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The College Conversation: Don't favor activities over academics

March 12, 2011|By Lisa McLaughlin

It should come as no surprise that the most important factor in college admissions is grades in rigorous courses. So unless your student is going to be a recruited athlete or an actress on Broadway, extracurricular activities should never trump academics when it comes to ensuring that your child is the most competitive applicant for college admissions.

Unfortunately, you really won't know how far your child's talent will take him until much later in his high school career. And, you should always keep in mind that your star athlete might tear his rotator cuff junior year and have nothing to show on his record but low grades, an easy course load and sub-par test scores.

It baffles me when families come into my office with their thespians and musicians in tow, asking if colleges keep in mind a student's heavy extracurricular load when determining a student's chance of admission. No college admissions officer in his right mind is going to tell you that your kid's long hours in the pool will excuse average grades and a decision to take four classes his senior year.

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Whose fault is it that extracurricular activities have overtaken your child's high school experience?

Unfortunately, the blame often does not fall on the students themselves. The blame might be laid at the feet of the cheerleading advisor who calls a last-minute practice or doesn't have the decency to create a schedule ahead of time so her girls can map out their study schedules; or the coach who demands twice daily practices in order to accommodate ego and the desire to win; and even the high school administrator unwilling to stand up to the advisors of these teams and organizations; and there's always the father who dreams that his son is going to be recruited by a Division I team securing a full tuition scholarship to the college of choice does not help either.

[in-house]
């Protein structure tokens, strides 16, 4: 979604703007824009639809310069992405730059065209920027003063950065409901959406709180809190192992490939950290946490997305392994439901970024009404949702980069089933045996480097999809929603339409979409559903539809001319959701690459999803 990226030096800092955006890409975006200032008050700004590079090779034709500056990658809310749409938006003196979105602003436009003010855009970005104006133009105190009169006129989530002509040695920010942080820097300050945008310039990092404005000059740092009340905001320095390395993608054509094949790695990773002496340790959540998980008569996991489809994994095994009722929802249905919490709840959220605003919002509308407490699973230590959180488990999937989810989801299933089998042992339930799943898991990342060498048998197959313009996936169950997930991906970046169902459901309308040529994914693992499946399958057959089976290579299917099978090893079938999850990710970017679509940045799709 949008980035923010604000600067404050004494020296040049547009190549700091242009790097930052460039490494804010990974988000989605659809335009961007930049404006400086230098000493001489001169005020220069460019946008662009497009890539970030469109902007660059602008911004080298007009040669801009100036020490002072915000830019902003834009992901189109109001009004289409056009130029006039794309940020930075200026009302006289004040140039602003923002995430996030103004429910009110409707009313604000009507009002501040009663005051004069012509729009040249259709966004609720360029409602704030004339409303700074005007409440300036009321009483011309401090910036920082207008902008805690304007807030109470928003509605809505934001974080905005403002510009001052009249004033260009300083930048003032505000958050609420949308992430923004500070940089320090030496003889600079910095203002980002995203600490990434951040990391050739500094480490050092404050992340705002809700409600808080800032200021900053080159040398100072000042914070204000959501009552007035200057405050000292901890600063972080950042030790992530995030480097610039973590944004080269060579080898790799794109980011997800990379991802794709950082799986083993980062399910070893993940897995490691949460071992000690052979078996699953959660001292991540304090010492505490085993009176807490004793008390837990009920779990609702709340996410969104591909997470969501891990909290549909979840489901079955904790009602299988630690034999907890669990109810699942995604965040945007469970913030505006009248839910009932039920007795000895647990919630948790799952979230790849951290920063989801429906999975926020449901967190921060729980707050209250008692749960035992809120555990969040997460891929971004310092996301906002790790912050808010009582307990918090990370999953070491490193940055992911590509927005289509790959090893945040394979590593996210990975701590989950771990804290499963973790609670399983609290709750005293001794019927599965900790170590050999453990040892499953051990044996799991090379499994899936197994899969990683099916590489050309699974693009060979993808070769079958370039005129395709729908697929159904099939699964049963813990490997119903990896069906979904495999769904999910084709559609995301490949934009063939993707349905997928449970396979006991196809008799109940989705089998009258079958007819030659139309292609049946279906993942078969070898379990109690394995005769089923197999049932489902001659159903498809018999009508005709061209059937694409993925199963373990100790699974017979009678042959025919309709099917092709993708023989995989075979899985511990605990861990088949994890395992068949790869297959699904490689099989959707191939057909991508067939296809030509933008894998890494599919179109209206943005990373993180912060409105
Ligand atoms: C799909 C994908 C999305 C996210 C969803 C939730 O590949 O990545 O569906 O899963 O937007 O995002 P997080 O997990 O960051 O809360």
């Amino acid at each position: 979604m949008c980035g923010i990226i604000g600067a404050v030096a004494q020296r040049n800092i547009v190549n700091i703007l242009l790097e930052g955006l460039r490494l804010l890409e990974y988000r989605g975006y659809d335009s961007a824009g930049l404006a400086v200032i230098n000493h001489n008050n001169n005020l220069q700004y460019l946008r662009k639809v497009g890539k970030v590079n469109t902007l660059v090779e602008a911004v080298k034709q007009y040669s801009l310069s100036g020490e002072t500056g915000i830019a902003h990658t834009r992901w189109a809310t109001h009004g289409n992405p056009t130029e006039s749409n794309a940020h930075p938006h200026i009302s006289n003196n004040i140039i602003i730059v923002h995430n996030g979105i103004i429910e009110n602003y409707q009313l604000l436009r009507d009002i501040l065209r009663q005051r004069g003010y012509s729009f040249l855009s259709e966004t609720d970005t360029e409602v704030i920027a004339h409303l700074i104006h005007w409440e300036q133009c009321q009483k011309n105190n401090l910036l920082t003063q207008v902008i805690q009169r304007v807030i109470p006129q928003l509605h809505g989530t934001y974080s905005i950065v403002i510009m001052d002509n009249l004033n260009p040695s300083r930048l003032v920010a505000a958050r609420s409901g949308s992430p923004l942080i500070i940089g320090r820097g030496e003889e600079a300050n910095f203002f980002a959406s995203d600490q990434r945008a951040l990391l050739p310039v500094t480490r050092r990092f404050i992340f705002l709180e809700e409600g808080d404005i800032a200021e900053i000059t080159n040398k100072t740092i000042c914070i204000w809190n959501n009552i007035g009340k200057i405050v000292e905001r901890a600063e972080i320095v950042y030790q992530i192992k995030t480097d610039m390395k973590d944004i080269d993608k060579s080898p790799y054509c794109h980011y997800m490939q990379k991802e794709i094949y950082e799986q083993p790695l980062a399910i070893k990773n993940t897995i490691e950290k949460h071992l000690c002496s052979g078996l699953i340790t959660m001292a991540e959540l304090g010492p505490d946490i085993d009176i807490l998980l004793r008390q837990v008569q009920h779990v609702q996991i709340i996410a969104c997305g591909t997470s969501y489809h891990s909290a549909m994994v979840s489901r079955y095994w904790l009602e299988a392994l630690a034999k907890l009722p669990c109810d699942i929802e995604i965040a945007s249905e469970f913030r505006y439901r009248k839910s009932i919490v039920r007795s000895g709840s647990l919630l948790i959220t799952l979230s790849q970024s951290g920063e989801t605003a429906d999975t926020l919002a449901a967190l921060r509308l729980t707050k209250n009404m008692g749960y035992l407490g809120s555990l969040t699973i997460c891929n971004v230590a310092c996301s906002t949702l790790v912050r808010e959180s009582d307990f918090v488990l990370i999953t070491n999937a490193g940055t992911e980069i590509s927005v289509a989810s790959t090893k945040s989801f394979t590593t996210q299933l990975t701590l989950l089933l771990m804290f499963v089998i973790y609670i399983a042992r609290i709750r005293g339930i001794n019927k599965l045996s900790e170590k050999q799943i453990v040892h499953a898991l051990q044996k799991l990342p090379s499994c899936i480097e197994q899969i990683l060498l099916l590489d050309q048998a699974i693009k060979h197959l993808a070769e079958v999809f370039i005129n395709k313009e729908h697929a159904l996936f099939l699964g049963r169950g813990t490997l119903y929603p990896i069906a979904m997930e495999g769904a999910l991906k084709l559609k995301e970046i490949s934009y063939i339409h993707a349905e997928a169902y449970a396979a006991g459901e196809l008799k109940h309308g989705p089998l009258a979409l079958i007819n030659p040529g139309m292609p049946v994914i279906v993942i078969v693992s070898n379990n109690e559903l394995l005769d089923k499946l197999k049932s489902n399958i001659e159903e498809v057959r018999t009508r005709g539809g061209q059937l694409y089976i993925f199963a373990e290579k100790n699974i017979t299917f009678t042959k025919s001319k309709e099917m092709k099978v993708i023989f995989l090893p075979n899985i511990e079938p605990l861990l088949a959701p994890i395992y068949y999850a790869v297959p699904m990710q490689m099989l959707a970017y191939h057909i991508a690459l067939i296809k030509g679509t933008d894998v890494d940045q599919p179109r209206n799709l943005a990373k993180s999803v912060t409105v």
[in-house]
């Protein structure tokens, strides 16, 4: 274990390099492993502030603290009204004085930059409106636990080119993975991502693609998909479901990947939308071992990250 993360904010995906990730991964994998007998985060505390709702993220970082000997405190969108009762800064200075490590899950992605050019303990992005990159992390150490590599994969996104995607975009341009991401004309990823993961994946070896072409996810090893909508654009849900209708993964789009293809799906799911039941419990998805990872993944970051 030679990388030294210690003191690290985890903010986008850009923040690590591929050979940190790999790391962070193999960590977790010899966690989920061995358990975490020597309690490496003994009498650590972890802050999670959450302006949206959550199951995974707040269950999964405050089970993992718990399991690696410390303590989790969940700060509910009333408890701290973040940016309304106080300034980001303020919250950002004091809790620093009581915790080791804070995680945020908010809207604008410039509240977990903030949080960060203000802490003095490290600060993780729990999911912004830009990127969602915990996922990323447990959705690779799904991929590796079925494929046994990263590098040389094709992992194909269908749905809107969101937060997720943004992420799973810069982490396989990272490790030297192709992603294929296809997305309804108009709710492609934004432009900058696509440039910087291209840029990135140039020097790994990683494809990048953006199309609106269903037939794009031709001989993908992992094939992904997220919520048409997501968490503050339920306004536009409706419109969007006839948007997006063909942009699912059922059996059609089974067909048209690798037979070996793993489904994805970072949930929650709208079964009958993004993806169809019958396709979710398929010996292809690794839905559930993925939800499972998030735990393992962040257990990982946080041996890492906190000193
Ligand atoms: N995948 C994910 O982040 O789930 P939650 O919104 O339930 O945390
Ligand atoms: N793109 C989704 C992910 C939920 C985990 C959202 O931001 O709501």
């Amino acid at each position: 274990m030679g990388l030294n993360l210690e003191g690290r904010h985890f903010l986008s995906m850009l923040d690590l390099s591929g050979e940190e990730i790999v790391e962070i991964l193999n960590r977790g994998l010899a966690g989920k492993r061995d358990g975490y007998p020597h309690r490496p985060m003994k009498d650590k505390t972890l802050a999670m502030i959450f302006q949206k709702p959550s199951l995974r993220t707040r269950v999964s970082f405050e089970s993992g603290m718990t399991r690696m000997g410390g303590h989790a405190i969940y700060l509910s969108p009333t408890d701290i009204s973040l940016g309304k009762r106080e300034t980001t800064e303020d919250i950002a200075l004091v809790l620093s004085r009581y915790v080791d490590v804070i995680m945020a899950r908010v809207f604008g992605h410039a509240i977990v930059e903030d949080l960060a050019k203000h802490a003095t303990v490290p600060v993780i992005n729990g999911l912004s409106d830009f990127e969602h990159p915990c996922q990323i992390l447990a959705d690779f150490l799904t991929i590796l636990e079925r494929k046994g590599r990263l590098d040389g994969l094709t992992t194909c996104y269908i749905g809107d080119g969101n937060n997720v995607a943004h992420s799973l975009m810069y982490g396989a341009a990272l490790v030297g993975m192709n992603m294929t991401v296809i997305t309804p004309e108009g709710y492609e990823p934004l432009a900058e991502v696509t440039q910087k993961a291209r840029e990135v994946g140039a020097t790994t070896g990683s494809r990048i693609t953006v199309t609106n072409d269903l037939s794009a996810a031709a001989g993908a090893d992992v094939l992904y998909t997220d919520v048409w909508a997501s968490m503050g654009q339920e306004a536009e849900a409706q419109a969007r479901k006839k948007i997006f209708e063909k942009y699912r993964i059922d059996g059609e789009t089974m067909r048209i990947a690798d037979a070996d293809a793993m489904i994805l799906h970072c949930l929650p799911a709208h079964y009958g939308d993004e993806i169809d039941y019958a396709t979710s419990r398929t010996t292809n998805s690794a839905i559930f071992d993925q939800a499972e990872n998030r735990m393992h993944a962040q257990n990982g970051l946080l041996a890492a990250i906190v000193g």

And, heaven forbid, a student stands up for himself and decides to put academics first, making the intelligent decision to skip practice. The result: The student is ostracized and benched for the next game. It doesn't seem to matter if the student has a ton of homework, the SAT exam around the corner, or a college visit; if the player misses practice or a game, he is served the wrath of a coach. And, the more competitive the team, the worse it is. Students, and often parents, live in fear of their coaches, many of whom are classroom teachers. How ironic is that?

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